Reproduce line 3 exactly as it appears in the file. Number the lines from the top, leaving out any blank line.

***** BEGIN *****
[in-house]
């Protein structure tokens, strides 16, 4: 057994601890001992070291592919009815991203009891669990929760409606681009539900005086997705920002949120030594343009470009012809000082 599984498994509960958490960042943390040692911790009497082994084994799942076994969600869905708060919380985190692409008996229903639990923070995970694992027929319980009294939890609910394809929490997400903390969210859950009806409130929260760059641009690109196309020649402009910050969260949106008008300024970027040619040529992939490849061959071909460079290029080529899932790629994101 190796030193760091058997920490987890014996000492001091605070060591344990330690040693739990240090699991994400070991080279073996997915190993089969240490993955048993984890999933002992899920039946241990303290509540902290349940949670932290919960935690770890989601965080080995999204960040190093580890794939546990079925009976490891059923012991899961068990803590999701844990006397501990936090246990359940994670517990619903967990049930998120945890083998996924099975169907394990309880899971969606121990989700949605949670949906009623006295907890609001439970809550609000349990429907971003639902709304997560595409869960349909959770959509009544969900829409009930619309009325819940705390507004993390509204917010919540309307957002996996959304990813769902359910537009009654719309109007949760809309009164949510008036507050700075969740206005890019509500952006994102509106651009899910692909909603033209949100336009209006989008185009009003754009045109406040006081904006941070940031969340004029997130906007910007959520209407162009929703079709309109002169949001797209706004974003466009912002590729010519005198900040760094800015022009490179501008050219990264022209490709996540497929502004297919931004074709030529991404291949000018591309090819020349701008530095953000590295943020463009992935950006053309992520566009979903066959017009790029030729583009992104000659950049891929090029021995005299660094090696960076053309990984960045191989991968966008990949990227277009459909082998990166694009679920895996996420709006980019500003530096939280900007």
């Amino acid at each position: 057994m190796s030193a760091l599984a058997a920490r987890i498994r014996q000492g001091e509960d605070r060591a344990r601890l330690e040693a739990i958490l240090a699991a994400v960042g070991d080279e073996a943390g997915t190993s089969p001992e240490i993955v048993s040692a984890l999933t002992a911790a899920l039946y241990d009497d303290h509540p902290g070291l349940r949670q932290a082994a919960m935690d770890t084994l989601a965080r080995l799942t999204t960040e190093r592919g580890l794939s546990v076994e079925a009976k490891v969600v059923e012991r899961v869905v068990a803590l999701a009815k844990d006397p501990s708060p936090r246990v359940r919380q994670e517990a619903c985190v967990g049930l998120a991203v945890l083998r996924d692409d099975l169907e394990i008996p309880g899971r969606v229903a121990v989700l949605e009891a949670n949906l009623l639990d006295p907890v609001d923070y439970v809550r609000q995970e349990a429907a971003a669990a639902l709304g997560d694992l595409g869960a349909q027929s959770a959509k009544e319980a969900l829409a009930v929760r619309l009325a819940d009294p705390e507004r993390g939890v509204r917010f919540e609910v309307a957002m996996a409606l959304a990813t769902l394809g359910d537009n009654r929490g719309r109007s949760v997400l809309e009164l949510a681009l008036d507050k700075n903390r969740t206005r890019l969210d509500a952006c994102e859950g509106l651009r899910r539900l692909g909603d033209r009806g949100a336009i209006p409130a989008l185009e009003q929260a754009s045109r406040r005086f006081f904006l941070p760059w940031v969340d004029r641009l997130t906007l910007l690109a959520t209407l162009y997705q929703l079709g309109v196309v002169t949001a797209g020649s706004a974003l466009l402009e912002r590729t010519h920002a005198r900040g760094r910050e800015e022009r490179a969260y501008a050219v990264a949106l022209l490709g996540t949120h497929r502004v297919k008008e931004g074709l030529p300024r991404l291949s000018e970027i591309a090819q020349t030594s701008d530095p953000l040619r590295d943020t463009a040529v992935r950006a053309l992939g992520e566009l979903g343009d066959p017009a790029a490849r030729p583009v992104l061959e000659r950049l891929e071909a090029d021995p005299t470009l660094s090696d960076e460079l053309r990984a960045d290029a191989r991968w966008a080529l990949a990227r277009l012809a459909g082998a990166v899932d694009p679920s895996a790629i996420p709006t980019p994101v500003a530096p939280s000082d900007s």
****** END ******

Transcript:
């Amino acid at each position: 057994m190796s030193a760091l599984a058997a920490r987890i498994r014996q000492g001091e509960d605070r060591a344990r601890l330690e040693a739990i958490l240090a699991a994400v960042g070991d080279e073996a943390g997915t190993s089969p001992e240490i993955v048993s040692a984890l999933t002992a911790a899920l039946y241990d009497d303290h509540p902290g070291l349940r949670q932290a082994a919960m935690d770890t084994l989601a965080r080995l799942t999204t960040e190093r592919g580890l794939s546990v076994e079925a009976k490891v969600v059923e012991r899961v869905v068990a803590l999701a009815k844990d006397p501990s708060p936090r246990v359940r919380q994670e517990a619903c985190v967990g049930l998120a991203v945890l083998r996924d692409d099975l169907e394990i008996p309880g899971r969606v229903a121990v989700l949605e009891a949670n949906l009623l639990d006295p907890v609001d923070y439970v809550r609000q995970e349990a429907a971003a669990a639902l709304g997560d694992l595409g869960a349909q027929s959770a959509k009544e319980a969900l829409a009930v929760r619309l009325a819940d009294p705390e507004r993390g939890v509204r917010f919540e609910v309307a957002m996996a409606l959304a990813t769902l394809g359910d537009n009654r929490g719309r109007s949760v997400l809309e009164l949510a681009l008036d507050k700075n903390r969740t206005r890019l969210d509500a952006c994102e859950g509106l651009r899910r539900l692909g909603d033209r009806g949100a336009i209006p409130a989008l185009e009003q929260a754009s045109r406040r005086f006081f904006l941070p760059w940031v969340d004029r641009l997130t906007l910007l690109a959520t209407l162009y997705q929703l079709g309109v196309v002169t949001a797209g020649s706004a974003l466009l402009e912002r590729t010519h920002a005198r900040g760094r910050e800015e022009r490179a969260y501008a050219v990264a949106l022209l490709g996540t949120h497929r502004v297919k008008e931004g074709l030529p300024r991404l291949s000018e970027i591309a090819q020349t030594s701008d530095p953000l040619r590295d943020t463009a040529v992935r950006a053309l992939g992520e566009l979903g343009d066959p017009a790029a490849r030729p583009v992104l061959e000659r950049l891929e071909a090029d021995p005299t470009l660094s090696d960076e460079l053309r990984a960045d290029a191989r991968w966008a080529l990949a990227r277009l012809a459909g082998a990166v899932d694009p679920s895996a790629i996420p709006t980019p994101v500003a530096p939280s000082d900007s």